Finished the sixth Inspector Rebus book: Mortal Causes. Excellent book: about the best so far I'd say. Has a complex as Rebus investigates Northern Irish terrorists and criminals, against the background of the Edinburgh festival. Pretty tense and witty. I managed to have a least a suspicion of what was going on this time, though I didn't guess the whole thing. Hopefully this series is just getting into its stride.
What I'm Reading 2
Finished America's Secret War: Inside the Hidden Worldwide Struggle Between America and Its Enemies by George Friedman. He's the guy that founded private analysis company Stratfor.
Has some interesting content, especially on what was happening inside the "intelligence community" and the US government.
From this, it appears that after the September 11th attacks, the intelligence services went into arse-covering overdrive and started flooding their superiors with scary stories about possible attacks. These were taken seriously by the governments. On this reading, the security scares are not attempts to maintain political control by creating public insecurity, but sincerely believed by the politicians. This book doesn't have much on the UK, but it makes me wonder if Gordon Brown possibly sincerely believes in his 42-day terror limit.
The book also has some interesting angles on what was going on inside the White House. According to this, the Rumsfeld/Powell disagreements were overplayed in the media. Eventually the State Department and the Pentagon reached an uneasy compromise on the Iraq invasion plan: a bigger force than Donald Rumsfeld wanted, smaller than Colin Powell wanted. However, according to this Rumsfeld was later sidelined, well in advance of his actual departure.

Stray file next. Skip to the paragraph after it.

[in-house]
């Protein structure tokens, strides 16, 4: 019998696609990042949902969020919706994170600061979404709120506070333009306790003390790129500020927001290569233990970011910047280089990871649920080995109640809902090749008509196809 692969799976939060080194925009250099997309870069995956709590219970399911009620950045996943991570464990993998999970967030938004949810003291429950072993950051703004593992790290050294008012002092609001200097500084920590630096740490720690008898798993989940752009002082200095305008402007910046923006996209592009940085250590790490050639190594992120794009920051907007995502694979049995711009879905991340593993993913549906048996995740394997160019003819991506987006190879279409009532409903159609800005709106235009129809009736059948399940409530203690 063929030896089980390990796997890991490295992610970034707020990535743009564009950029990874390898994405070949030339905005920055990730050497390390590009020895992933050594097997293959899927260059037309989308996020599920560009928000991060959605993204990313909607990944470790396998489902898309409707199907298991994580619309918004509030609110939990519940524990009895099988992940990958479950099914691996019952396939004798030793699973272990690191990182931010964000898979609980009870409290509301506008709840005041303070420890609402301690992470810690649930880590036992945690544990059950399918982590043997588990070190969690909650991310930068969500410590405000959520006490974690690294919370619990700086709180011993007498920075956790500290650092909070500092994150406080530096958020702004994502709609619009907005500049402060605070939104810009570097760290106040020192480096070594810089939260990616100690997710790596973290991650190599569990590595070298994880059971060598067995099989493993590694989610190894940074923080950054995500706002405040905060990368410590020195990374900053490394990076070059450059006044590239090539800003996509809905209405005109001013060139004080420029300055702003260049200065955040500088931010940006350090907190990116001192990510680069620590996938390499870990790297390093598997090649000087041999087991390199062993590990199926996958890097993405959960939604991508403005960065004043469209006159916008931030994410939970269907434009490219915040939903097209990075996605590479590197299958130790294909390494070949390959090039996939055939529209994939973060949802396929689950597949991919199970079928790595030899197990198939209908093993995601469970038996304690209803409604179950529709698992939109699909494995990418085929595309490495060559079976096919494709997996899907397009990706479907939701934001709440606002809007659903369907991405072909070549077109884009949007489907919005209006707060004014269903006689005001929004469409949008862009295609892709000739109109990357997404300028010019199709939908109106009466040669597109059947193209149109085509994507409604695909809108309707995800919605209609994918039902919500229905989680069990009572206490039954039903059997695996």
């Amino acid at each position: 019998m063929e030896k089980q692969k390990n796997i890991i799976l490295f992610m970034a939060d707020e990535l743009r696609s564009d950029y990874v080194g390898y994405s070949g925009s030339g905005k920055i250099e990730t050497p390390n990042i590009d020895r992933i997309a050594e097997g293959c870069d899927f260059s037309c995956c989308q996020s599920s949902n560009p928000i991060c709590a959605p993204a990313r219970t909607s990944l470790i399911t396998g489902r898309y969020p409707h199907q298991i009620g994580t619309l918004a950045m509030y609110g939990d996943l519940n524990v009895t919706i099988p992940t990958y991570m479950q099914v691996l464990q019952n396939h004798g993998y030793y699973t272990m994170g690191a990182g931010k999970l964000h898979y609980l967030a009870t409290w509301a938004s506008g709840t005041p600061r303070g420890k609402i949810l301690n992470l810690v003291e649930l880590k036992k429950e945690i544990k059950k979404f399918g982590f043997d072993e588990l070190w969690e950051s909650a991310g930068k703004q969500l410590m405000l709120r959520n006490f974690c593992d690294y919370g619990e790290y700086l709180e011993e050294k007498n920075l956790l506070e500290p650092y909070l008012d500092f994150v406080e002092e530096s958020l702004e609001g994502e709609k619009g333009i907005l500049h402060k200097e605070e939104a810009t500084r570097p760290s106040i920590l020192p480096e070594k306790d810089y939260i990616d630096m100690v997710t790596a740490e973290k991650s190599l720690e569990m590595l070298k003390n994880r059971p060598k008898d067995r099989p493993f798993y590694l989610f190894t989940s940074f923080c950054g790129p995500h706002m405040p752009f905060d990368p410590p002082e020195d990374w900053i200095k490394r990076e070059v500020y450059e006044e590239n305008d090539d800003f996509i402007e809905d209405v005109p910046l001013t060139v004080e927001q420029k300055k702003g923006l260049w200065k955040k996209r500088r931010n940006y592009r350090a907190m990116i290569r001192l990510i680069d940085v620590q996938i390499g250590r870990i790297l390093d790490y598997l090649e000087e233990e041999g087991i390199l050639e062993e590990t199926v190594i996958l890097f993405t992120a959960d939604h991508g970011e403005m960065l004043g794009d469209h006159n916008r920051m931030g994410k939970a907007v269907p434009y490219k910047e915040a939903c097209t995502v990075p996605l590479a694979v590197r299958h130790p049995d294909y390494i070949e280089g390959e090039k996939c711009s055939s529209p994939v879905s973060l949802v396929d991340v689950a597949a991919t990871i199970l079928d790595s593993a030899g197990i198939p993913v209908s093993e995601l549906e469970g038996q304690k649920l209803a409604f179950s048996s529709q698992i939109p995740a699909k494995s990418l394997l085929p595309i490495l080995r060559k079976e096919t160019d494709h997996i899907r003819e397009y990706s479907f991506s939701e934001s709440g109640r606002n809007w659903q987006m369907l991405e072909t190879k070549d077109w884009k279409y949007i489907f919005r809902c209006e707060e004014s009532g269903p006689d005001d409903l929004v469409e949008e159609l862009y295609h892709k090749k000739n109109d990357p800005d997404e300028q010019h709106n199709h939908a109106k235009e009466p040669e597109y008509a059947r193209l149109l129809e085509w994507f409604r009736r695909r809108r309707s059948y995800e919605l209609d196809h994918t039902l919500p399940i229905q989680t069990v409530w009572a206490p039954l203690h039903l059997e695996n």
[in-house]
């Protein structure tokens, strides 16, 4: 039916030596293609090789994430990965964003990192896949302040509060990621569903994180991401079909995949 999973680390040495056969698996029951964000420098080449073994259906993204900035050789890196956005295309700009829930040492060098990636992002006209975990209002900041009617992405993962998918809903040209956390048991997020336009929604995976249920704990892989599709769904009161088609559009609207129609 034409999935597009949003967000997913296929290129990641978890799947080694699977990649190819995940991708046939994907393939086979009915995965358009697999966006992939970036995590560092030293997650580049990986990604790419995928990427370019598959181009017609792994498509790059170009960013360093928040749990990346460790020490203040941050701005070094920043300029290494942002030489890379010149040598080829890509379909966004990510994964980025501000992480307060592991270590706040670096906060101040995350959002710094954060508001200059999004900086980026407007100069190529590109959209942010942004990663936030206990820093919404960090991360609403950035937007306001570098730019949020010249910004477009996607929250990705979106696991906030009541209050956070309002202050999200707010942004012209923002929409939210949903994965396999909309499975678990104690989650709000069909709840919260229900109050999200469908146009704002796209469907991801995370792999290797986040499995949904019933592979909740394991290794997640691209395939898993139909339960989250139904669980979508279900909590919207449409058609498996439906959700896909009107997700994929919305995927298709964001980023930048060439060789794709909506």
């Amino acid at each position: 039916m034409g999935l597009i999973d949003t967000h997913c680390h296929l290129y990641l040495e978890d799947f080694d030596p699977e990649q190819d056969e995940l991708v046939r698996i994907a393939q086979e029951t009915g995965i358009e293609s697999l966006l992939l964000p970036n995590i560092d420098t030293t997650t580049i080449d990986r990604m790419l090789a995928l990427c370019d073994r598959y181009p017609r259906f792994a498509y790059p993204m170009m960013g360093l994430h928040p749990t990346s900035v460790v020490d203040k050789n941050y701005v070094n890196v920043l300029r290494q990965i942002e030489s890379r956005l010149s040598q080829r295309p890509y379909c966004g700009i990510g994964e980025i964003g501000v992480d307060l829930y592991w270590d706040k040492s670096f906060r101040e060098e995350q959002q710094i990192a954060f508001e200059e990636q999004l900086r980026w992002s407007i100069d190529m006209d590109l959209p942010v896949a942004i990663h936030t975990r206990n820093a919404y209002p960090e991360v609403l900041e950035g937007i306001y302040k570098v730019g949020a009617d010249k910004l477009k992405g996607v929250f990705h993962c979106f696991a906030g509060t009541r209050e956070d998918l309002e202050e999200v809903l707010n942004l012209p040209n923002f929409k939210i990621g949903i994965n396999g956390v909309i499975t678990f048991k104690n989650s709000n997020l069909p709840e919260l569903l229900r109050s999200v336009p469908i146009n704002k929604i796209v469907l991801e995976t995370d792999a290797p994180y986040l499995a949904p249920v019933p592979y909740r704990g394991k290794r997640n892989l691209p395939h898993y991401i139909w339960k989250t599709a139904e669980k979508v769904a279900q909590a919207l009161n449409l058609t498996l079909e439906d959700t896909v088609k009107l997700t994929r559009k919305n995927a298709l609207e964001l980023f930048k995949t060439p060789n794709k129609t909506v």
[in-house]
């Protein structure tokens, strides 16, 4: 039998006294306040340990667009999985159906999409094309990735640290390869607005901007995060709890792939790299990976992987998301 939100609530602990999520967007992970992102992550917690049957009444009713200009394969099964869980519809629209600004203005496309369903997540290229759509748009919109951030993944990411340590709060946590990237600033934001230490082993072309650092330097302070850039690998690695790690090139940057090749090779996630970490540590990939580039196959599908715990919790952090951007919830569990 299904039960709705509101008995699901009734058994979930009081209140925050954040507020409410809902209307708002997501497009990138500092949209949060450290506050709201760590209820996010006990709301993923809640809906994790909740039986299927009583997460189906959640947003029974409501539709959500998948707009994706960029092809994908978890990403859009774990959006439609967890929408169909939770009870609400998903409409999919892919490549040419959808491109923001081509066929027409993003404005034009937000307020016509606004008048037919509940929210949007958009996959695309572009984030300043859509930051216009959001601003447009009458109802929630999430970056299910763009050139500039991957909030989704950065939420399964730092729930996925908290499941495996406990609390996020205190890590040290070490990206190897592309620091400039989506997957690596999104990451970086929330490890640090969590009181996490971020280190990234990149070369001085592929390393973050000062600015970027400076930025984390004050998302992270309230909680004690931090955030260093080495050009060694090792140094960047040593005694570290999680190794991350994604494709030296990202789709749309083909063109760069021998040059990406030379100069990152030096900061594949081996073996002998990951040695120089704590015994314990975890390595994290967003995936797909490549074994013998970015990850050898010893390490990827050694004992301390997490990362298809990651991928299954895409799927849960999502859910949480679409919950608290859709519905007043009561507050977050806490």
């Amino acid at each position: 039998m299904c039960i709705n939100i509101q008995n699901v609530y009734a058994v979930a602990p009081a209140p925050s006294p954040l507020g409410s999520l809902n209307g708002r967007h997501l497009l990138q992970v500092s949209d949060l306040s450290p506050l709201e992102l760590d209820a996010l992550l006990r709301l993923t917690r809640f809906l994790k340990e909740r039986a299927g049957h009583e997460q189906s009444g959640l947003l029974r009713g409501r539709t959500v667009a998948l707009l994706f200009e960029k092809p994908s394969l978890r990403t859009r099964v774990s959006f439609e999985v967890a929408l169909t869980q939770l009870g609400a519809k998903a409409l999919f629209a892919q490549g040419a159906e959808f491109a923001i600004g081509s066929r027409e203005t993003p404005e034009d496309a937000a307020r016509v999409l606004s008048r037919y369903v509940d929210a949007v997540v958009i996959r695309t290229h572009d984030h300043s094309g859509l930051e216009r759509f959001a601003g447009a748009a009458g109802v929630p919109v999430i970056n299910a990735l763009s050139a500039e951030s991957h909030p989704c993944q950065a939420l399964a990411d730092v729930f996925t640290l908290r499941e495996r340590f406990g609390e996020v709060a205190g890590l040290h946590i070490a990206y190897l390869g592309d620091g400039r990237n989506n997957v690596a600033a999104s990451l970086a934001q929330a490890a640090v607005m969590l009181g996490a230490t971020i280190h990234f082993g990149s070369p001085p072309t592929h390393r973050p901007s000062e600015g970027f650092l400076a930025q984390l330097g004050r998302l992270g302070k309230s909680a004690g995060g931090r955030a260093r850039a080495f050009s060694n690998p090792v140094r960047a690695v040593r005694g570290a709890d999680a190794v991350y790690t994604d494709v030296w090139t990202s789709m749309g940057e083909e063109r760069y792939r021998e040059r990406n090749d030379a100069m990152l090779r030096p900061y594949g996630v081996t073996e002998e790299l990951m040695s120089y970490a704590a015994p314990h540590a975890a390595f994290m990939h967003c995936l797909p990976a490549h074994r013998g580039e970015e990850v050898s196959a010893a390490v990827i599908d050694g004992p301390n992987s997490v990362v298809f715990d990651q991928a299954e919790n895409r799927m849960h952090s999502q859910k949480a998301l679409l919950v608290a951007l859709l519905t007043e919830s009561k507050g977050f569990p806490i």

Also according to this, rather than "rushing to war", George W. Bush dithered for months over it.
However, the book has an absolutely huge problem in that it never gives any indication of its sources; not even hints about whether they came from intelligence sources or the media. Critically, it doesn't even give the time that they received this information. This lack casts everything in the book into serious doubt.
(The book also complains about an insistence on sources as a failure of US intelligence services. In Friedman's view, insisting on sources meant that analysts ignored valuable data which could only come from aggregating weak sources.)
In particular, he makes claims about the Real Goals of Al-Qaeda, which are notoriously hard to make out since they tend to say different things to different people. Friedman's view is that Al-Qaeda's primary goal was to institute revolutions in the what they saw as corrupt governments in the Moslem world. Believing that these governments derived their credibility from US protection, they decided to attack America to weaken then. This would then cause the US to invade moslem countries. which would then cause uprisings in the moslem world leading to the desired caliphate.
This seems like a curiously indirect way of going about things. That's why it would be nice to know the timing of this information. Did their Al-Qaeda sources say they wanted to provoke invasions before the Afghanistan and Iraq wars, or afterwards? To me, this interpretation seems a bit like an after-the-fact rationalization.
So too, he hints that the US was worried about making bin Laden a martyr, and so preferred a "bin Laden in limbo" option where he was free but isolated. Again, I'd really like to know the timing of this source. This also smells a bit like a "we didn't really want to catch bin Laden anyway" rationalization after the fact.
Some of the analysis also seems a little inconsistent. In the later half of the book, Friedman claims a primary motivation behind the Iraq war was that America was seen as hopelessly weak in the Arab world, and needed to demonstrate its strength. But if America is seen as so weak, why did Al-Qaeda think American support was so critical to Arab/moslem governments as claimed in the first half of the book?